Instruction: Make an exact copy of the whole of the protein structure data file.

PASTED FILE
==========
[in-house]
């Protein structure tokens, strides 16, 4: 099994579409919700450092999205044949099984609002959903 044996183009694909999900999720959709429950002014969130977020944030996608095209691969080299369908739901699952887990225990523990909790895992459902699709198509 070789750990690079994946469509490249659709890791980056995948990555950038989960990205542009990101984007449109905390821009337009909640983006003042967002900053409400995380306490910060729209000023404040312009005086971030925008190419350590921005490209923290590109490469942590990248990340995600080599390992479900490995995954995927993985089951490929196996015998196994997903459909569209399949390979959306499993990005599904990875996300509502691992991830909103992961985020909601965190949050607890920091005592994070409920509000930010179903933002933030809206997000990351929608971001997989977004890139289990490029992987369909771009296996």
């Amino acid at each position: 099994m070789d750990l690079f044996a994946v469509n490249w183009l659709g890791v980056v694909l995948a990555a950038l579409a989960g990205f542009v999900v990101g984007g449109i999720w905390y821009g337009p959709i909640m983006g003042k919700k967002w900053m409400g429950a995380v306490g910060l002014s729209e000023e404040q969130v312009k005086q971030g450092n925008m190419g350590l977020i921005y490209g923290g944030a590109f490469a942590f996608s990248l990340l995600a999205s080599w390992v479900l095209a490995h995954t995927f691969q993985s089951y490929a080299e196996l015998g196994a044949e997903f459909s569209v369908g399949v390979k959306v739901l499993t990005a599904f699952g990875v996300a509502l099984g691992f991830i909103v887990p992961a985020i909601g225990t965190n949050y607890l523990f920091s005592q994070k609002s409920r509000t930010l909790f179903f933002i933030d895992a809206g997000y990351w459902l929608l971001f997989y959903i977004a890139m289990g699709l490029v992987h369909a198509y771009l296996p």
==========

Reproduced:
[in-house]
């Protein structure tokens, strides 16, 4: 099994579409919700450092999205044949099984609002959903 044996183009694909999900999720959709429950002014969130977020944030996608095209691969080299369908739901699952887990225990523990909790895992459902699709198509 070789750990690079994946469509490249659709890791980056995948990555950038989960990205542009990101984007449109905390821009337009909640983006003042967002900053409400995380306490910060729209000023404040312009005086971030925008190419350590921005490209923290590109490469942590990248990340995600080599390992479900490995995954995927993985089951490929196996015998196994997903459909569209399949390979959306499993990005599904990875996300509502691992991830909103992961985020909601965190949050607890920091005592994070409920509000930010179903933002933030809206997000990351929608971001997989977004890139289990490029992987369909771009296996």
């Amino acid at each position: 099994m070789d750990l690079f044996a994946v469509n490249w183009l659709g890791v980056v694909l995948a990555a950038l579409a989960g990205f542009v999900v990101g984007g449109i999720w905390y821009g337009p959709i909640m983006g003042k919700k967002w900053m409400g429950a995380v306490g910060l002014s729209e000023e404040q969130v312009k005086q971030g450092n925008m190419g350590l977020i921005y490209g923290g944030a590109f490469a942590f996608s990248l990340l995600a999205s080599w390992v479900l095209a490995h995954t995927f691969q993985s089951y490929a080299e196996l015998g196994a044949e997903f459909s569209v369908g399949v390979k959306v739901l499993t990005a599904f699952g990875v996300a509502l099984g691992f991830i909103v887990p992961a985020i909601g225990t965190n949050y607890l523990f920091s005592q994070k609002s409920r509000t930010l909790f179903f933002i933030d895992a809206g997000y990351w459902l929608l971001f997989y959903i977004a890139m289990g699709l490029v992987h369909a198509y771009l296996p």